IBRA concedes asset disposal rate still low
JAKARTA (JP): Deputy chairman of the Indonesian Bank Restructuring Agency (IBRA) Arwin Rasyid acknowledged on Tuesday that the agency's asset disposal rate over the past two years -- 2.5 percent -- was still relatively low.
Arwin said that similar agencies had better rates, including South Korea's KAMCO with a disposal rate of 38 percent, Malaysia's Danaharta (40 percent), and Thailand's FRA (78 percent).
"According to a study made by McKinsey, the asset disposal rate of IBRA is only 2.5 percent," he said during a teleconference seminar.
IBRA, established in early 1998, controls assets worth US$66 billion.
The agency has received assets from closed-down, nationalized and recapitalized banks.
The assets included loan portfolios with a face value of Rp 240 trillion, corporate equity worth between Rp 100 and Rp 140 trillion and bank equity worth between Rp 100 Rp 150 trillion.
The agency has to recover the assets to help raise cash for the state budget and help recover the economy.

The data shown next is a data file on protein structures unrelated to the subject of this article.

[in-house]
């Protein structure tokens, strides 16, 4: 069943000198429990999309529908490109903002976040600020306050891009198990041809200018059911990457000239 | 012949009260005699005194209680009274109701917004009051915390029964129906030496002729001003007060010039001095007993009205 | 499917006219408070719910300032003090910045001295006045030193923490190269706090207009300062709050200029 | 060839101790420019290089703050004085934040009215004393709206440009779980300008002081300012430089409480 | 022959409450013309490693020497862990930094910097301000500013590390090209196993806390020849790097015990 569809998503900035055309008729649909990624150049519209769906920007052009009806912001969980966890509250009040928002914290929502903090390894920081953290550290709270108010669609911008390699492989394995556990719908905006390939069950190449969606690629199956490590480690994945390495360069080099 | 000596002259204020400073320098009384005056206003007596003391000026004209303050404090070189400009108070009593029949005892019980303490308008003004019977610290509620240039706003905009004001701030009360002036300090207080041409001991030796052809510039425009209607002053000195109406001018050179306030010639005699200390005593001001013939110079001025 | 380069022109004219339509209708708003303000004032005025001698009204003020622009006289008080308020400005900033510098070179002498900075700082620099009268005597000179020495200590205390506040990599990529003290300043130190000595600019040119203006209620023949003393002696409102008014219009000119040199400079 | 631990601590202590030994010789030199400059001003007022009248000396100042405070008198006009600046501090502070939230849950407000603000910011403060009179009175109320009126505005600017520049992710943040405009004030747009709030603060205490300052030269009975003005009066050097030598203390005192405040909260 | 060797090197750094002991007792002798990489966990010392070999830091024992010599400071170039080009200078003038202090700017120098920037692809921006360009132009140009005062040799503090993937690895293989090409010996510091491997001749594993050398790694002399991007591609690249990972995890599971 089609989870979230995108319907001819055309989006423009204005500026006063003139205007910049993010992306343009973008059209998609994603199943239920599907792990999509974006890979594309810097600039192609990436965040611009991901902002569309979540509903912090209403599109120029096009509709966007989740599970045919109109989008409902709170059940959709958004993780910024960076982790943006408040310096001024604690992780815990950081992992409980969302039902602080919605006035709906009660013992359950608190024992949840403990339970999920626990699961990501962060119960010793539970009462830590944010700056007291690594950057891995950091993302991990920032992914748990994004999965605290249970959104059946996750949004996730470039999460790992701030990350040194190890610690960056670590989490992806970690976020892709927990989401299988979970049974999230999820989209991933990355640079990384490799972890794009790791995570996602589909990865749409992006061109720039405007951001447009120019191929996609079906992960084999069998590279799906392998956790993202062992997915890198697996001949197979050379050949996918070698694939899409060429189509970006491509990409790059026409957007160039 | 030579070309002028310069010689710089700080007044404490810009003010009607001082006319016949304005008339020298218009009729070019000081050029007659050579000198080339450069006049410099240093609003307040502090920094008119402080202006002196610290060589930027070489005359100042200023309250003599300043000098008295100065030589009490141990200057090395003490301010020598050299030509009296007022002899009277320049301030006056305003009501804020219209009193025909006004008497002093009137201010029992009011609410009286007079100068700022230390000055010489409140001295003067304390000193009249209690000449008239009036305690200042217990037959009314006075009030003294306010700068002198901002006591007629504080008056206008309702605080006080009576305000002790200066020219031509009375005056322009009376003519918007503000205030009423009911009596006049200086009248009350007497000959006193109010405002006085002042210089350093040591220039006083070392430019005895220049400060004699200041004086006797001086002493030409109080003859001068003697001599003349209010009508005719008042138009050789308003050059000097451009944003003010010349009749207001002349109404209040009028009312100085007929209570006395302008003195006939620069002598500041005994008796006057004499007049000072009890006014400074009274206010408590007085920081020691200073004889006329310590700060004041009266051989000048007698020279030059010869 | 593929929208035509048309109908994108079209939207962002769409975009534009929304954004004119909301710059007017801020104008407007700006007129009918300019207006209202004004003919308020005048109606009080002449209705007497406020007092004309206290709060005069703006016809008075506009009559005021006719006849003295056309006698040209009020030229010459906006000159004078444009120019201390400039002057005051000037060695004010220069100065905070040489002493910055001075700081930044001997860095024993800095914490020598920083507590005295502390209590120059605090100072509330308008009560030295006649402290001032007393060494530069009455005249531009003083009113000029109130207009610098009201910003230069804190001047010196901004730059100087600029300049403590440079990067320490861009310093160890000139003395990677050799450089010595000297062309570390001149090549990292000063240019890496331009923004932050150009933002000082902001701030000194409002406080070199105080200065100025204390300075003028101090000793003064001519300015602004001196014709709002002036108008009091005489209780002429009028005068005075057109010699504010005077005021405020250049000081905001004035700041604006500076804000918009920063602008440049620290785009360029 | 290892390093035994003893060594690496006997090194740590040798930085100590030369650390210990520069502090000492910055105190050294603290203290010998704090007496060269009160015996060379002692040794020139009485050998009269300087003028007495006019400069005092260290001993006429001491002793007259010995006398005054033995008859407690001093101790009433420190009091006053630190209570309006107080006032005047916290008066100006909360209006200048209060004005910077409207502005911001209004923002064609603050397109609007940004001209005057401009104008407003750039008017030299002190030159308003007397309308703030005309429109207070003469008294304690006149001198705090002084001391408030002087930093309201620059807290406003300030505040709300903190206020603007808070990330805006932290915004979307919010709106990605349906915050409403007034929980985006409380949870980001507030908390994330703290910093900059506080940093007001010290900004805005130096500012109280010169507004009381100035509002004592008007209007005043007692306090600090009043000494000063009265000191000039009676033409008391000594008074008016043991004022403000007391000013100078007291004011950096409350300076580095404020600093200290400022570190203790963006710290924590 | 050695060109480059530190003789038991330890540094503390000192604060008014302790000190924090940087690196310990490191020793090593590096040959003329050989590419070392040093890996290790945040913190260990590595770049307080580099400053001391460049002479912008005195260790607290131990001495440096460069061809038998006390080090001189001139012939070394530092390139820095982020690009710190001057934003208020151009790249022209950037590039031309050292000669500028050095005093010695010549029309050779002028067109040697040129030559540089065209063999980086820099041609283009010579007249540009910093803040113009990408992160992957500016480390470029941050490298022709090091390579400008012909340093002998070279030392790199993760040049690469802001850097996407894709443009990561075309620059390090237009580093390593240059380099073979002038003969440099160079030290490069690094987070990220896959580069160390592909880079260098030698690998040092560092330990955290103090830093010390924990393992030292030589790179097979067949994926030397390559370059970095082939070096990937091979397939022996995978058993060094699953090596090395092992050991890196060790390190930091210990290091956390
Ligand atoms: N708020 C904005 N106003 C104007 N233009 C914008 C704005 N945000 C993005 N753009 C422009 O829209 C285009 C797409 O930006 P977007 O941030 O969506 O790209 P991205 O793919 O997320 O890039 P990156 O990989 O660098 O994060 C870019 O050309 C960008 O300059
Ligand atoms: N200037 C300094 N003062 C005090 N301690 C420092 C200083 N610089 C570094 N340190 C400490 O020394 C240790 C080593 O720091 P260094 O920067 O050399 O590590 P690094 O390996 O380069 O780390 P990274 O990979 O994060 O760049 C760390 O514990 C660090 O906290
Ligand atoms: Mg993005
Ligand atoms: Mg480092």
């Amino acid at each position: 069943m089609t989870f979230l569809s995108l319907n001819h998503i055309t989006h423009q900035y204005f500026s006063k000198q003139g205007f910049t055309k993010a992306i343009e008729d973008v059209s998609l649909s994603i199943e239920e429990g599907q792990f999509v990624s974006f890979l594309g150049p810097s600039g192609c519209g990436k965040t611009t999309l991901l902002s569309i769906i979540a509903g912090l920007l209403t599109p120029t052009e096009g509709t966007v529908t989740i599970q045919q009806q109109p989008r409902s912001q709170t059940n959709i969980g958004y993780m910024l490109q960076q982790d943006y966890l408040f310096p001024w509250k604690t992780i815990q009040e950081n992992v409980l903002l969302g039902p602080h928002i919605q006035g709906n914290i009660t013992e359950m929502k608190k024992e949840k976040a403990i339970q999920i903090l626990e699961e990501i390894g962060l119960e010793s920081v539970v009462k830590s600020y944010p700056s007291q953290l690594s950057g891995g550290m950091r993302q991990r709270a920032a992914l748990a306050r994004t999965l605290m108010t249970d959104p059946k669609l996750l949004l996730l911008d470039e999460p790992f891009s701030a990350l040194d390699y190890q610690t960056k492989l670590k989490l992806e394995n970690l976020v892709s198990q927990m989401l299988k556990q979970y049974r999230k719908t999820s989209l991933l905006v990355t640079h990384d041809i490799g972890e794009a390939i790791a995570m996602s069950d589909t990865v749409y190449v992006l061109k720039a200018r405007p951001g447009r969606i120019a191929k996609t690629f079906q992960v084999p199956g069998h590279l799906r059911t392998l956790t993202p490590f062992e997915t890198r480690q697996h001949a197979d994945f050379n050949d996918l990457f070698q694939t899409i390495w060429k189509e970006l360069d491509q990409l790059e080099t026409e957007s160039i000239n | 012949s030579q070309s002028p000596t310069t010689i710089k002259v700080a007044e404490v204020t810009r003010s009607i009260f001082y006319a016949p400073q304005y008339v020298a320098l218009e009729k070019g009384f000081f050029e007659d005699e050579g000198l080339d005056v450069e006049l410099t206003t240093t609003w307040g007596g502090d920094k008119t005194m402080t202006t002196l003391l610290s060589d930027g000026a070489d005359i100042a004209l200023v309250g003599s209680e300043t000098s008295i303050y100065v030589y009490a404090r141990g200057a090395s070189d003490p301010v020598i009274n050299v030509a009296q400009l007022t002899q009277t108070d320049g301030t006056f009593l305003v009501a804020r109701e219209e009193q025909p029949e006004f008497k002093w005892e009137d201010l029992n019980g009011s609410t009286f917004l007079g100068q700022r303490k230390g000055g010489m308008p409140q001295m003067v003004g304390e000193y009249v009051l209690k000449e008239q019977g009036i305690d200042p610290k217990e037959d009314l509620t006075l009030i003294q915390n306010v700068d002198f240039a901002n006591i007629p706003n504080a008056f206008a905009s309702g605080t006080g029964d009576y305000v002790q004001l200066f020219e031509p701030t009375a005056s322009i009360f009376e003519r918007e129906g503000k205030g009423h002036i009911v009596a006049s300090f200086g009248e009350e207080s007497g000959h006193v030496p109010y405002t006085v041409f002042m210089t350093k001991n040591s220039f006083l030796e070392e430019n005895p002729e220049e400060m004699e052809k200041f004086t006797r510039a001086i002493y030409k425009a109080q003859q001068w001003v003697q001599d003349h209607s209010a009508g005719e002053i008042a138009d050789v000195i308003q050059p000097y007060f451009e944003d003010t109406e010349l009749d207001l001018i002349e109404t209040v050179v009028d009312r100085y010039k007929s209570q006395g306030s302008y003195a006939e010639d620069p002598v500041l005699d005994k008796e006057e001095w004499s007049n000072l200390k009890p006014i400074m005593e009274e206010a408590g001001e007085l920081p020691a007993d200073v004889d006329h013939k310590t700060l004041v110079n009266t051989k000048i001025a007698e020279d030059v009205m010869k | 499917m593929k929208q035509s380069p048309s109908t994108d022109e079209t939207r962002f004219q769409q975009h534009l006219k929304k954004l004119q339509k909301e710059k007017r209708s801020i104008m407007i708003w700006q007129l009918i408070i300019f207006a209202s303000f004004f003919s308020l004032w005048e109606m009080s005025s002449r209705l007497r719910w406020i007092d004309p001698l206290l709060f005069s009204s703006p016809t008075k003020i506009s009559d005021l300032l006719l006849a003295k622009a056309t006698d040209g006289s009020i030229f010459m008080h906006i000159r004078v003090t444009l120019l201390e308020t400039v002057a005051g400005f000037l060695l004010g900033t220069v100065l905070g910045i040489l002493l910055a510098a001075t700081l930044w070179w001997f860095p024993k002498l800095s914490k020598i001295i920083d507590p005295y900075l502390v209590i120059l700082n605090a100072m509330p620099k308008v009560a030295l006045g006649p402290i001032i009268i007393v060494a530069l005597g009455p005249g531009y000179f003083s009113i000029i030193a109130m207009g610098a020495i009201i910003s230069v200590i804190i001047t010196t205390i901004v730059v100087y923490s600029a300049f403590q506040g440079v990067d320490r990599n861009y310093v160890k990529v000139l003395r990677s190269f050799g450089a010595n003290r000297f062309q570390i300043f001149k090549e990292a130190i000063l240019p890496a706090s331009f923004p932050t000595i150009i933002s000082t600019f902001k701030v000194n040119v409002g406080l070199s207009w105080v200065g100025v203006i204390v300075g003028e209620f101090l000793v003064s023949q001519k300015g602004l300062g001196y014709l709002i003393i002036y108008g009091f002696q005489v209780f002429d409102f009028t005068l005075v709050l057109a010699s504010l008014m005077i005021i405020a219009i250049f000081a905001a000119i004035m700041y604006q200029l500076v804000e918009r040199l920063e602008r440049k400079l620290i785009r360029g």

The agency is targeted to raise around Rp 18.9 trillion in the current 2000 budget year. Last year, it raised around Rp 17 trillion.
Arwin said that IBRA's internal target for 2001 would be around Rp 23 trillion.
Many people, including the International Monetary Fund (IMF), have called on the government and IBRA to accelerate the asset disposal program to help the country's crisis-hit economy recover.
The critics have said that IBRA should not hold on to the assets for too long to obtain a better deal, arguing that their condition might deteriorate further.
Arwin did not clearly explain the factors behind the slow disposal of the agency's assets, but he said that political and economic stability was crucial to the success of the asset disposal program.
Arwin also said that other factors were investor confidence, and political will or national consensus.
Several IBRA officials have said that the agency has been slow in selling the assets, partly due to the fear of being faulted following the outbreak of the Bank Bali scandal last year.
Reports of collusion and corruption in the disposal of IBRA's assets has also been seen as a factor behind their slow disposal.
The government has formed an additional oversight body within IBRA to ensure that every dealing at the agency is conducted in a transparent and fair manner.
The seven-member oversight body, to be chaired by IBRA's chairman Cacuk Sudarijanto, will be complementary to the existing international review committee (IRC), IBRA's ombudsman team and the Financial Sector Policy Committee (FSPC), which groups several senior economic ministers. (rei)